The previous high of 944 jet scrambles was achieved in 1984 at the height of the Cold War. The new record stands at 1,168 scrambles, with nearly a quarter, about 73 percent, a response to Chinese aircraft approaching Japan’s airspace. This number is the greatest of any country since Japan’s Air Self-Defense Force (ASDF) began publishing information on scrambles against other nations.
Encounters with Russians flights, mostly long-range bombers, made up 26 percent of the total.
At a Tokyo briefing on Thursday, Japanese Chief of Staff Admiral Katsutoshi Kawano said, "Recently, we have seen Chinese military aircraft operating further south and that is bringing them closer to the main Okinawa island and other parts of the island chain."
He added, "Activities of Chinese jets are on the rise in terms of their frequency, area and duration … Considering the modernizing trend of the Chinese military, we expect this to continue."
Japan’s Defense Ministry reported that in the 2016 fiscal year, Japanese airspace was not violated by foreign aircraft. The ministry also reported 26 “unusual” flights, including some by Chinese bombers and fighters, in airspace that is international but is contested politically.
After the Chinese Navy carried out a drill last month between the Okinawa and Miyako islands as part of an effort to flex its military muscle in the western Pacific, Japan scrambled fighter jets, accompanied by early warning aircraft and bombers that made their way northeast of Taiwan through the Miyako Strait.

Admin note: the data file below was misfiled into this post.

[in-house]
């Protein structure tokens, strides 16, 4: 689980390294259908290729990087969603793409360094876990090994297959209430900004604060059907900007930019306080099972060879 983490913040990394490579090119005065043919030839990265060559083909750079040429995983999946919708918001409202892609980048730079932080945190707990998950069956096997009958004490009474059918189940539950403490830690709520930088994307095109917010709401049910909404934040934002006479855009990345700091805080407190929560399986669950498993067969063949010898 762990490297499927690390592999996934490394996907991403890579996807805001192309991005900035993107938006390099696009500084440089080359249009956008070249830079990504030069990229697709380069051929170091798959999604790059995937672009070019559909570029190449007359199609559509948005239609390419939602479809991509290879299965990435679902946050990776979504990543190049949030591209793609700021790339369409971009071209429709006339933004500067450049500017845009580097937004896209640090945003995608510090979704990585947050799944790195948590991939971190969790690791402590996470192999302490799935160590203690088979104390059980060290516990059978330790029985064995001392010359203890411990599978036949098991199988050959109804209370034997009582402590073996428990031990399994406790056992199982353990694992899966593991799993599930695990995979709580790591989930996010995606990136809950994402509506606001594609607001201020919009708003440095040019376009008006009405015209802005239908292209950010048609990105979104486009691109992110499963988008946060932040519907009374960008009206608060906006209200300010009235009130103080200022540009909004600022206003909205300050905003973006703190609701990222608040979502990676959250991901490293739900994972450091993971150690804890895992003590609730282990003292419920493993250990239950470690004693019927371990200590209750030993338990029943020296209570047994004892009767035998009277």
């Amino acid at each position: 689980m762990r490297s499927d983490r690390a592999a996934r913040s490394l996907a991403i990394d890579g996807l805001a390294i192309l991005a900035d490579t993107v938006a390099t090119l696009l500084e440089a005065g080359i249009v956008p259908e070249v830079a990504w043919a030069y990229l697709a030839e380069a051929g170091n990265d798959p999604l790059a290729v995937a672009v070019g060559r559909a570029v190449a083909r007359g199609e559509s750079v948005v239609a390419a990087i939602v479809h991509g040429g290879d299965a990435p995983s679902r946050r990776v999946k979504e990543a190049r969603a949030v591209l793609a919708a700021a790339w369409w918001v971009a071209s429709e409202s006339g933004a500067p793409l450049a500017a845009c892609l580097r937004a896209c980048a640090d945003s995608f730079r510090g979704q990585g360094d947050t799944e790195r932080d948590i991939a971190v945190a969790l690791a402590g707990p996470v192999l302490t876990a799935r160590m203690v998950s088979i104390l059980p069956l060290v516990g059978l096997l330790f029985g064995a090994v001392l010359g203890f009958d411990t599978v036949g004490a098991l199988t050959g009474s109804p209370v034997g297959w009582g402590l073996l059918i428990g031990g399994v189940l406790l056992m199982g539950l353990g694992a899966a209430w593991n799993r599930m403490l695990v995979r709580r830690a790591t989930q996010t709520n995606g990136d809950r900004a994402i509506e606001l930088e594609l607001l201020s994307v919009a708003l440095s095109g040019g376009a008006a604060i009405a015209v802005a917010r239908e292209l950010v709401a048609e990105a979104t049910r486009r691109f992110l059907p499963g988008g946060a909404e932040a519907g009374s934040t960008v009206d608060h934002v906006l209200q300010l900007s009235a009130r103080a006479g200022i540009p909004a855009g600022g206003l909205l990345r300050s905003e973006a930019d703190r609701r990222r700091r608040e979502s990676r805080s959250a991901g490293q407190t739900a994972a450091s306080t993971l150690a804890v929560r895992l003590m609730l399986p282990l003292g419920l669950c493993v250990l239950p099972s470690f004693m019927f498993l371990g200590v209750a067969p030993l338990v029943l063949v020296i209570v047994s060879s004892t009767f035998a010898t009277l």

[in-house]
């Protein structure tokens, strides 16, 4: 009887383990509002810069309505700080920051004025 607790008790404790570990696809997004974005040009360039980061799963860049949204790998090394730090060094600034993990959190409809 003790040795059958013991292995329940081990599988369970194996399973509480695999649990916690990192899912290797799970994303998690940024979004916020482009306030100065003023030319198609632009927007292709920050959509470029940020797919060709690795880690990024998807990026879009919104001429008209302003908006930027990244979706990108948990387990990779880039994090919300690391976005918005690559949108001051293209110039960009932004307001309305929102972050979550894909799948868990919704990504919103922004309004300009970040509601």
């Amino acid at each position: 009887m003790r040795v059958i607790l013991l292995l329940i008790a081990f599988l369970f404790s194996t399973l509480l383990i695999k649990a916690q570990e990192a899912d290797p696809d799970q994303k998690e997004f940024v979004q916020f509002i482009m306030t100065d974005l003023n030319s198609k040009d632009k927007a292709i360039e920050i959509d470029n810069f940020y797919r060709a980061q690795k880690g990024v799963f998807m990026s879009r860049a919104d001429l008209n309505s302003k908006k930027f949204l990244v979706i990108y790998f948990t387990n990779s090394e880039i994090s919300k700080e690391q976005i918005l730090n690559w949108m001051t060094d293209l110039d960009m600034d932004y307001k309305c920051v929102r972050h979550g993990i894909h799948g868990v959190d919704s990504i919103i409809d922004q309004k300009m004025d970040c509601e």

China first entered the western Pacific in December when the Liaoning, the country’s first aircraft carrier, sailed through the Miyako Strait for the first time with two frigates and three guided missile destroyers.
Tokyo scrambled fighters a month prior when two bombers, surveillance planes and fighters from Beijing flew through the area, with eight more bombers and fighters from China flying through the strait in September.
China has claimed that Japan is blowing the flights out of proportion by calling them part of Beijing’s "expanding and increasing" military actions, saying instead that the flights are a part of "regular" drills.
Relations between the two Asian countries are tense due a dispute over the Senkaku Islands in the East China Sea, which China claims but Japan controls.
Talks over establishing communications and maritime protocol stalled in 2012 when Tokyo bought the Senkakus.
In September the People’s Liberation Army Air Force announced it would begin "regular" air exercises near the island chain, seen by some as a Japanese barrier to keep the Chinese Navy at bay.
Other experts think the islands could actually serve as launching pads for China’s military.
A Chinese Air Force spokesman was quoted by Xinhua News Agency at the time saying, "This is common practice for the air forces of sea-adjacent states, and a normal requirement for China’s national defense and military-building … in accordance with international law and practice."